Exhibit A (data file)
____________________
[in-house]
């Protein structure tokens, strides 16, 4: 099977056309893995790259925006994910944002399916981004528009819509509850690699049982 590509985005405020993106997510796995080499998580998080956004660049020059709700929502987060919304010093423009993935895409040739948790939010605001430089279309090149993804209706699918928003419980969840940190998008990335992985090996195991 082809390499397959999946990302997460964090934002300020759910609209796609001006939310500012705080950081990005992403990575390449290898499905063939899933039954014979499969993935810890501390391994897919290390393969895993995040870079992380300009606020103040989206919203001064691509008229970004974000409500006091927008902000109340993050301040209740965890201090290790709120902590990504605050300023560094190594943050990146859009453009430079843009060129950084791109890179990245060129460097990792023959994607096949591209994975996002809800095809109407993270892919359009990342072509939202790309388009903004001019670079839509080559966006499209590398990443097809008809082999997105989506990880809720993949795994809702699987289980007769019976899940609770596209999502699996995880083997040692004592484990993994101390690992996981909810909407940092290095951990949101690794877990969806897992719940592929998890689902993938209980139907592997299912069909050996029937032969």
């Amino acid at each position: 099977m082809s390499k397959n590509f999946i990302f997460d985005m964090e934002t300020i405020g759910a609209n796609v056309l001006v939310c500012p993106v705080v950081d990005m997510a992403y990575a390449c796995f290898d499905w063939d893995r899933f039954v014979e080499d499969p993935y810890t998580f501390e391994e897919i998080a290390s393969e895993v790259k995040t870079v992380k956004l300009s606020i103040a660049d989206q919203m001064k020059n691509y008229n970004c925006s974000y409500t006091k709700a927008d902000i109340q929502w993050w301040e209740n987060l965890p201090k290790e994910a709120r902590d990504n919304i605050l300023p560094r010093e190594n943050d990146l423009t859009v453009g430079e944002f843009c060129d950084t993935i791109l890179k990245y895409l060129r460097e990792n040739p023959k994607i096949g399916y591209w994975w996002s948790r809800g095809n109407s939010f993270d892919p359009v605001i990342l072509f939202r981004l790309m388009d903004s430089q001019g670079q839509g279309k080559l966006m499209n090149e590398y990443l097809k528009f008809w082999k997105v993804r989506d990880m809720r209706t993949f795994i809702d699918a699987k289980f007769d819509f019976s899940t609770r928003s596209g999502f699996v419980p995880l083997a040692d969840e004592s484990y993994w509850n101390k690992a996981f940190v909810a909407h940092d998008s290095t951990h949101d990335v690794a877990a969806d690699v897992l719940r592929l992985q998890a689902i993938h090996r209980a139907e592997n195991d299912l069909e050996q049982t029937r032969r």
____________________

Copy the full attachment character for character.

[in-house]
């Protein structure tokens, strides 16, 4: 099977056309893995790259925006994910944002399916981004528009819509509850690699049982 590509985005405020993106997510796995080499998580998080956004660049020059709700929502987060919304010093423009993935895409040739948790939010605001430089279309090149993804209706699918928003419980969840940190998008990335992985090996195991 082809390499397959999946990302997460964090934002300020759910609209796609001006939310500012705080950081990005992403990575390449290898499905063939899933039954014979499969993935810890501390391994897919290390393969895993995040870079992380300009606020103040989206919203001064691509008229970004974000409500006091927008902000109340993050301040209740965890201090290790709120902590990504605050300023560094190594943050990146859009453009430079843009060129950084791109890179990245060129460097990792023959994607096949591209994975996002809800095809109407993270892919359009990342072509939202790309388009903004001019670079839509080559966006499209590398990443097809008809082999997105989506990880809720993949795994809702699987289980007769019976899940609770596209999502699996995880083997040692004592484990993994101390690992996981909810909407940092290095951990949101690794877990969806897992719940592929998890689902993938209980139907592997299912069909050996029937032969």
């Amino acid at each position: 099977m082809s390499k397959n590509f999946i990302f997460d985005m964090e934002t300020i405020g759910a609209n796609v056309l001006v939310c500012p993106v705080v950081d990005m997510a992403y990575a390449c796995f290898d499905w063939d893995r899933f039954v014979e080499d499969p993935y810890t998580f501390e391994e897919i998080a290390s393969e895993v790259k995040t870079v992380k956004l300009s606020i103040a660049d989206q919203m001064k020059n691509y008229n970004c925006s974000y409500t006091k709700a927008d902000i109340q929502w993050w301040e209740n987060l965890p201090k290790e994910a709120r902590d990504n919304i605050l300023p560094r010093e190594n943050d990146l423009t859009v453009g430079e944002f843009c060129d950084t993935i791109l890179k990245y895409l060129r460097e990792n040739p023959k994607i096949g399916y591209w994975w996002s948790r809800g095809n109407s939010f993270d892919p359009v605001i990342l072509f939202r981004l790309m388009d903004s430089q001019g670079q839509g279309k080559l966006m499209n090149e590398y990443l097809k528009f008809w082999k997105v993804r989506d990880m809720r209706t993949f795994i809702d699918a699987k289980f007769d819509f019976s899940t609770r928003s596209g999502f699996v419980p995880l083997a040692d969840e004592s484990y993994w509850n101390k690992a996981f940190v909810a909407h940092d998008s290095t951990h949101d990335v690794a877990a969806d690699v897992l719940r592929l992985q998890a689902i993938h090996r209980a139907e592997n195991d299912l069909e050996q049982t029937r032969r």